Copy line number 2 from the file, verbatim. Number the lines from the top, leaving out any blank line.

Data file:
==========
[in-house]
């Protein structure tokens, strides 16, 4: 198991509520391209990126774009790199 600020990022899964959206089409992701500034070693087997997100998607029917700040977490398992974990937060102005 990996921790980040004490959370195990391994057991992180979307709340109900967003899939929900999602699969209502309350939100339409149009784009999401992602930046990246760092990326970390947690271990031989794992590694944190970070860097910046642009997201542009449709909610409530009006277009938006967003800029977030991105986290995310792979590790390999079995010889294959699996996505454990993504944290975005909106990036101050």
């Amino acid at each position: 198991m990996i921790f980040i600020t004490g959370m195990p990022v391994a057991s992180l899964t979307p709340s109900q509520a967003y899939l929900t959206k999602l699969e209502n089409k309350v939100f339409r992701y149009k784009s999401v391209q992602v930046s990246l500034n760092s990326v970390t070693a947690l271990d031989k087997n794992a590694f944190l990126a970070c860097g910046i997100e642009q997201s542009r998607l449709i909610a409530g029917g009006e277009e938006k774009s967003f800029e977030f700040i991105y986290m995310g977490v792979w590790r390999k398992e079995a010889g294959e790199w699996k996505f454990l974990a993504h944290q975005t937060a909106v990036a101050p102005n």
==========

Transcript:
């Protein structure tokens, strides 16, 4: 198991509520391209990126774009790199 600020990022899964959206089409992701500034070693087997997100998607029917700040977490398992974990937060102005 990996921790980040004490959370195990391994057991992180979307709340109900967003899939929900999602699969209502309350939100339409149009784009999401992602930046990246760092990326970390947690271990031989794992590694944190970070860097910046642009997201542009449709909610409530009006277009938006967003800029977030991105986290995310792979590790390999079995010889294959699996996505454990993504944290975005909106990036101050």